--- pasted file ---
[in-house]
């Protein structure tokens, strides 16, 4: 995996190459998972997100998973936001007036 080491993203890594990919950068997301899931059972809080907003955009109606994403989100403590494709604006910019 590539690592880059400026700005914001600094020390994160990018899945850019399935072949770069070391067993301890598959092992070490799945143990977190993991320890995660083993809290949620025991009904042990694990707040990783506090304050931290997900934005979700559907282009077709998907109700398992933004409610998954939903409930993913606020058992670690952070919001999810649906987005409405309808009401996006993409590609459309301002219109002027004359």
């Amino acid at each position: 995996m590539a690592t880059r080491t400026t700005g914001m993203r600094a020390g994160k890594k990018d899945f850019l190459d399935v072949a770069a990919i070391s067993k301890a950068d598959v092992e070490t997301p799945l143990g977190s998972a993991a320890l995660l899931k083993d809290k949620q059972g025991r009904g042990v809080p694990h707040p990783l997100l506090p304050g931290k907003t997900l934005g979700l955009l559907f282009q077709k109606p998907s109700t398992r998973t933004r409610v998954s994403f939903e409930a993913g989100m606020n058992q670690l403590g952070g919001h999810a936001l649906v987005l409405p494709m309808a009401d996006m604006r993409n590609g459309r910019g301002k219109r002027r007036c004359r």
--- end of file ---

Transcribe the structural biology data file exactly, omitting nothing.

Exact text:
[in-house]
């Protein structure tokens, strides 16, 4: 995996190459998972997100998973936001007036 080491993203890594990919950068997301899931059972809080907003955009109606994403989100403590494709604006910019 590539690592880059400026700005914001600094020390994160990018899945850019399935072949770069070391067993301890598959092992070490799945143990977190993991320890995660083993809290949620025991009904042990694990707040990783506090304050931290997900934005979700559907282009077709998907109700398992933004409610998954939903409930993913606020058992670690952070919001999810649906987005409405309808009401996006993409590609459309301002219109002027004359």
């Amino acid at each position: 995996m590539a690592t880059r080491t400026t700005g914001m993203r600094a020390g994160k890594k990018d899945f850019l190459d399935v072949a770069a990919i070391s067993k301890a950068d598959v092992e070490t997301p799945l143990g977190s998972a993991a320890l995660l899931k083993d809290k949620q059972g025991r009904g042990v809080p694990h707040p990783l997100l506090p304050g931290k907003t997900l934005g979700l955009l559907f282009q077709k109606p998907s109700t398992r998973t933004r409610v998954s994403f939903e409930a993913g989100m606020n058992q670690l403590g952070g919001h999810a936001l649906v987005l409405p494709m309808a009401d996006m604006r993409n590609g459309r910019g301002k219109r002027r007036c004359r």